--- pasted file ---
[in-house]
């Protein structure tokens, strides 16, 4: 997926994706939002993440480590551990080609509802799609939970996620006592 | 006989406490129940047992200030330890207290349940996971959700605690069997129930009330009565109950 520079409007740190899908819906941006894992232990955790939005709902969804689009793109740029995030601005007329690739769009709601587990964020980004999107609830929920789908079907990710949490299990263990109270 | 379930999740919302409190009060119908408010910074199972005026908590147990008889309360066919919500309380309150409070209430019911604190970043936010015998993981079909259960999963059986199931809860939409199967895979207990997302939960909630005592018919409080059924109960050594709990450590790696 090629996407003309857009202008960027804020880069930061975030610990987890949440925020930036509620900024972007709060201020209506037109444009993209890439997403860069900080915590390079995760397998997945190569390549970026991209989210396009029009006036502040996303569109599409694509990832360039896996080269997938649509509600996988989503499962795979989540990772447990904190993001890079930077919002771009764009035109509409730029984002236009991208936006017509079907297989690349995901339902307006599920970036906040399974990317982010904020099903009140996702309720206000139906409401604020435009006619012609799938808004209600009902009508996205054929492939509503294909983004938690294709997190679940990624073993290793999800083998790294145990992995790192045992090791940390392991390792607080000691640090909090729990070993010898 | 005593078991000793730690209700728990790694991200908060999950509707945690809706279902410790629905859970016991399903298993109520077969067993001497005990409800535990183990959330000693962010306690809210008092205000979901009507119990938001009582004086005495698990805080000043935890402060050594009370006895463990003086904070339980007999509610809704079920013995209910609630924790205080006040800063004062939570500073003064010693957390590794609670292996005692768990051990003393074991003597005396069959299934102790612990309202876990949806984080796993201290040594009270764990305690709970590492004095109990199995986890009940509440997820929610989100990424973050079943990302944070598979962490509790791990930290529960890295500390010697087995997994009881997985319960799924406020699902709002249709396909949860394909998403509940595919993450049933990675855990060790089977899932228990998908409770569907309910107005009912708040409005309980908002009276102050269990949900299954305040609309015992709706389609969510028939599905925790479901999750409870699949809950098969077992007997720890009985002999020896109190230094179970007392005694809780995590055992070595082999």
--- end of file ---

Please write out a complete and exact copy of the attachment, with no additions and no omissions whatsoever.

[in-house]
């Protein structure tokens, strides 16, 4: 997926994706939002993440480590551990080609509802799609939970996620006592 | 006989406490129940047992200030330890207290349940996971959700605690069997129930009330009565109950 520079409007740190899908819906941006894992232990955790939005709902969804689009793109740029995030601005007329690739769009709601587990964020980004999107609830929920789908079907990710949490299990263990109270 | 379930999740919302409190009060119908408010910074199972005026908590147990008889309360066919919500309380309150409070209430019911604190970043936010015998993981079909259960999963059986199931809860939409199967895979207990997302939960909630005592018919409080059924109960050594709990450590790696 090629996407003309857009202008960027804020880069930061975030610990987890949440925020930036509620900024972007709060201020209506037109444009993209890439997403860069900080915590390079995760397998997945190569390549970026991209989210396009029009006036502040996303569109599409694509990832360039896996080269997938649509509600996988989503499962795979989540990772447990904190993001890079930077919002771009764009035109509409730029984002236009991208936006017509079907297989690349995901339902307006599920970036906040399974990317982010904020099903009140996702309720206000139906409401604020435009006619012609799938808004209600009902009508996205054929492939509503294909983004938690294709997190679940990624073993290793999800083998790294145990992995790192045992090791940390392991390792607080000691640090909090729990070993010898 | 005593078991000793730690209700728990790694991200908060999950509707945690809706279902410790629905859970016991399903298993109520077969067993001497005990409800535990183990959330000693962010306690809210008092205000979901009507119990938001009582004086005495698990805080000043935890402060050594009370006895463990003086904070339980007999509610809704079920013995209910609630924790205080006040800063004062939570500073003064010693957390590794609670292996005692768990051990003393074991003597005396069959299934102790612990309202876990949806984080796993201290040594009270764990305690709970590492004095109990199995986890009940509440997820929610989100990424973050079943990302944070598979962490509790791990930290529960890295500390010697087995997994009881997985319960799924406020699902709002249709396909949860394909998403509940595919993450049933990675855990060790089977899932228990998908409770569907309910107005009912708040409005309980908002009276102050269990949900299954305040609309015992709706389609969510028939599905925790479901999750409870699949809950098969077992007997720890009985002999020896109190230094179970007392005694809780995590055992070595082999």